US 1991102 A
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Description (OCR text may contain errors)
Feb. 12, 1935. J. KERNAGHAN 1,991,102
METAL DISPLAY RACK Filed July 9, 1934 Bnventor 7767250: cflffer/zaykaiz WW v (lttomeg Patented Feb. 12, 1935 v UNITED STATES PATENT OFFICE 3 Claims.
The invention relates to display racks, and particularly to display easels for the display of cans of motor oils, or other canned goods.
It is an object of the invention to provide a display rack, or easel, of but a few simple and inexpensive parts, but adapted, nevertheless, to the severe service conditions incident to its use in filling stations, garages and the like.
It is also an object of the invention to provide a display rack with the elements comprising the same so disposed that the goods displayed and the advertising matter incident thereto form the major portion of the appearance presented to the observer.
It is also an object of the invention to provide a display rack with means to prevent accidental displacement of the goods displayed thereon but operable to permit easy intentional removal thereof.
Other objects of the invention will become apparent to those skilled in the art from a consideration of the following description, taken in conjunction with the drawing, wherein:
Figure 1 is a perspective view of the rack.
Figure 2 is a vertical sectional view of the rack.
Figure 3 is a vertical elevation view of a modified form of the upper portion of the rack.
In the drawing, the numerals 10 indicate generally a display rack or easel having a base which comprises a pair of bent channel irons 11, each bent to provide oppositely inclined legs 12 and an integral connecting and spacing portion 13. The channel irons 11 are held in assembled spaced relation by a pair of transversely extending and spaced strips 14 secured thereto, and by a pair of tray members 15 secured to the legs 12.
The tray members 15 may be each formed of a single piece of sheet metal bent to provide an upstanding back portion 16, a shelf 17, and an upstanding bounding wall 18.
Means to hold cans of oil, or the like, against accidental displacement but for easy intentional removal thereof comprise a pair of sheet metal side members 19 which are connected at their upper ends to the wings of a saddle-shaped member 20.
The side members 19 may each be formed of a sheet of metal bent or corrugated to define a plurality of vertically extending curved channels 21 adapted to receive cans of lubricating oil, or other canned goods.
It is obvious that the side means 19 may also be formed of a plurality of bent sheets of metal suitably connected to each other.
The saddle member may be formed of a single sheet of metal bent to provide an upstanding portion 22 of double thickness and integral and oppositely extending spaced inclined wings 23, each terminating in a lower bent portion 24 to which the side members 19 are suitably secured. As is shown in Figure 2, the saddle member 20 may be formed of two pieces of metal with an upstanding display board or sign 25 interposed between the upstanding portions 22 thereof, and removably secured thereto.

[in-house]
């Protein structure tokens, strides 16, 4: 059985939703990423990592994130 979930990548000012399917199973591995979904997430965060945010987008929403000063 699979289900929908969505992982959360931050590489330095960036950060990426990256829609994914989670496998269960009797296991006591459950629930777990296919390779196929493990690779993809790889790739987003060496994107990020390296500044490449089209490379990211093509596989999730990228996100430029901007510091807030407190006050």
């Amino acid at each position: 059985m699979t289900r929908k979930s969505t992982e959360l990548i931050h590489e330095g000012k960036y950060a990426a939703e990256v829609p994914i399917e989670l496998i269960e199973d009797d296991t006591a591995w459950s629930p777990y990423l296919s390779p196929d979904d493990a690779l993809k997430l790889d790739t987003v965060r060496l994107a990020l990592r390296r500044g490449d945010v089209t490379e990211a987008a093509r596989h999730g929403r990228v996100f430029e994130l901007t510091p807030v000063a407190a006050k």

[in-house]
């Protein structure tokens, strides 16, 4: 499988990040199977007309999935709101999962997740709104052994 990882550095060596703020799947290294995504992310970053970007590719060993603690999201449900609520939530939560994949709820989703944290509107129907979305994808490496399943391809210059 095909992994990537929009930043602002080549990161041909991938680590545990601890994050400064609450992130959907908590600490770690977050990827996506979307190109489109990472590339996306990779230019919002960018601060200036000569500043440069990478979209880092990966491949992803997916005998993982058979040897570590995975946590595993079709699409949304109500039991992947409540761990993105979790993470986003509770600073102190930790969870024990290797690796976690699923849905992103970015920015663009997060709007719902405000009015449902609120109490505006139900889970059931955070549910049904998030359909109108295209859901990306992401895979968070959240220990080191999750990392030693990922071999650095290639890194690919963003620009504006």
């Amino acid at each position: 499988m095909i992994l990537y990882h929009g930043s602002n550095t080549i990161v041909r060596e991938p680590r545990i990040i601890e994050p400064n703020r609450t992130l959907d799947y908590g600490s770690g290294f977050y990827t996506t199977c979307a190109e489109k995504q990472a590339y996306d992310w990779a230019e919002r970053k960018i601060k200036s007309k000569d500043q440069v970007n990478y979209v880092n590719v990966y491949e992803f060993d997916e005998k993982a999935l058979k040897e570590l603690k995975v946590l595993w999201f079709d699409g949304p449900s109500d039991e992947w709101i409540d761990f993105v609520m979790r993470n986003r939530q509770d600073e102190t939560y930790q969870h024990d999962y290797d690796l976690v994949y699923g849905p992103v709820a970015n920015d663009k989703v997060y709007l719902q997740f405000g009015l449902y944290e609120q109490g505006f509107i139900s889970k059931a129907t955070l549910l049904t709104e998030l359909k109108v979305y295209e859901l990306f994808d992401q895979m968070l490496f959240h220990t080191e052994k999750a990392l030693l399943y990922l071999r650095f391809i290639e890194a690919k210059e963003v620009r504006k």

The inclined and vertical portions of the saddle member are adapted to carry designating indicia or advertising matter thereon.
The side members19 are, at the lower end thereof, suitably secured to the back 16 of the tray 15, and may rest on the shelf 17.
It will now be evident that cans of oil or the like may be placed in the channels 21, and rest supported on the shelf 1'7 and the side members 19. Since the cans are held against displacement by the wall 18, by the sides of the member 19 defining the channels 21, and by the inherent eifect of gravity because of the inclined position of the members 19, it will be obvious that the display rack is eminently suitable for the severe service conditions in garages, filling stations, and the like, where it is liable to be moved about, and not very gently, when the floors are being cleaned.
Practically all of the appearance that meets the eye of an observer is that presented by oil cans displayed on the rack and the advertising matter thereabove, for the elements of the rack are susbtantially hidden from view.
I am aware that details of construction may be varied, and I, therefore, do not purpose limiting the patent granted hereon otherwise than necessitated by the prior art. i
What is claimed is:
1. A display rack comprising a saddle-shaped member having a pair of downwardly and outwardly inclined wings, a pair of corrugated article-receiving members secured at their upper ends to said wings and being positioned in downwardly diverging back-to-back relation to each other, and a supporting base secured to the lower ends of said corrugated members.
2. A display rack comprising a base frame formed of a pair of bent irons providing a plurality of downwardly and outwardly inclined legs, a pair of trays, each secured to and overlying a pair of legs, each of said trays having a back, an outwardly projecting shelf and an 10 pair of spaced and upward conve a:
upstanding wall bounding the shelf, a saddleshaped member having a pair of downwardly and outwardly inclined wings, and a pair of corrugated article-holding members connected at their upper ends to said wings, and entering said trays at their lower ends, said corrugated members being disposed in downwardly diverging back-to-back relation.
3. A display rack comprising a base frame, a
articleholding members seated at their lower ends on said base frame, means securing the upper ends of said article-holding members in spaced and assembled relation, said means comprising an upwardly extending saddle member having a pair of downwardly and outwardly converging wings secured at their lower ends to the upper ends of said article-holding members.
WILLIAM J. KERNAGHAN.